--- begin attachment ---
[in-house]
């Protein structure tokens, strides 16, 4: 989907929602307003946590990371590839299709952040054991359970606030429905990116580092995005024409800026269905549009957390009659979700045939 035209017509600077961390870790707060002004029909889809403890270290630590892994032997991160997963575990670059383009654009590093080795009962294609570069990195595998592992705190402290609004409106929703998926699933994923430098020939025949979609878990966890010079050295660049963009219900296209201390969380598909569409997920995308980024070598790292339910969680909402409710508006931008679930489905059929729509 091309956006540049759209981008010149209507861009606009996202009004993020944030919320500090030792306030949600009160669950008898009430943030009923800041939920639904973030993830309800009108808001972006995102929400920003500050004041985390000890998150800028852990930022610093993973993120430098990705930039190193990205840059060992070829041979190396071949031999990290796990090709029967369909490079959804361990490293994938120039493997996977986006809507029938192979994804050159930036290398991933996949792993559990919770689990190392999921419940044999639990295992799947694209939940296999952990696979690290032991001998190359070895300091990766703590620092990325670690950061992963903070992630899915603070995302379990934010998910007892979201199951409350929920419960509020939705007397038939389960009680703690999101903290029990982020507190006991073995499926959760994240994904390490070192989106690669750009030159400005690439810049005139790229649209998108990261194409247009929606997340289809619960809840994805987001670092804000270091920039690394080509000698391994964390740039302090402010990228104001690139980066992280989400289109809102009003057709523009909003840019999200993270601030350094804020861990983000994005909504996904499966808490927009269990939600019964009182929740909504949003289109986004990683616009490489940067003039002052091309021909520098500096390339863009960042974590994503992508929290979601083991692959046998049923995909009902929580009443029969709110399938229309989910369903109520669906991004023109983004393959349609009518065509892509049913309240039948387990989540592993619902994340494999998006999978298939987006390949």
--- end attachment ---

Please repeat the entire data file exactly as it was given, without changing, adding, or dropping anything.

[in-house]
């Protein structure tokens, strides 16, 4: 989907929602307003946590990371590839299709952040054991359970606030429905990116580092995005024409800026269905549009957390009659979700045939 035209017509600077961390870790707060002004029909889809403890270290630590892994032997991160997963575990670059383009654009590093080795009962294609570069990195595998592992705190402290609004409106929703998926699933994923430098020939025949979609878990966890010079050295660049963009219900296209201390969380598909569409997920995308980024070598790292339910969680909402409710508006931008679930489905059929729509 091309956006540049759209981008010149209507861009606009996202009004993020944030919320500090030792306030949600009160669950008898009430943030009923800041939920639904973030993830309800009108808001972006995102929400920003500050004041985390000890998150800028852990930022610093993973993120430098990705930039190193990205840059060992070829041979190396071949031999990290796990090709029967369909490079959804361990490293994938120039493997996977986006809507029938192979994804050159930036290398991933996949792993559990919770689990190392999921419940044999639990295992799947694209939940296999952990696979690290032991001998190359070895300091990766703590620092990325670690950061992963903070992630899915603070995302379990934010998910007892979201199951409350929920419960509020939705007397038939389960009680703690999101903290029990982020507190006991073995499926959760994240994904390490070192989106690669750009030159400005690439810049005139790229649209998108990261194409247009929606997340289809619960809840994805987001670092804000270091920039690394080509000698391994964390740039302090402010990228104001690139980066992280989400289109809102009003057709523009909003840019999200993270601030350094804020861990983000994005909504996904499966808490927009269990939600019964009182929740909504949003289109986004990683616009490489940067003039002052091309021909520098500096390339863009960042974590994503992508929290979601083991692959046998049923995909009902929580009443029969709110399938229309989910369903109520669906991004023109983004393959349609009518065509892509049913309240039948387990989540592993619902994340494999998006999978298939987006390949």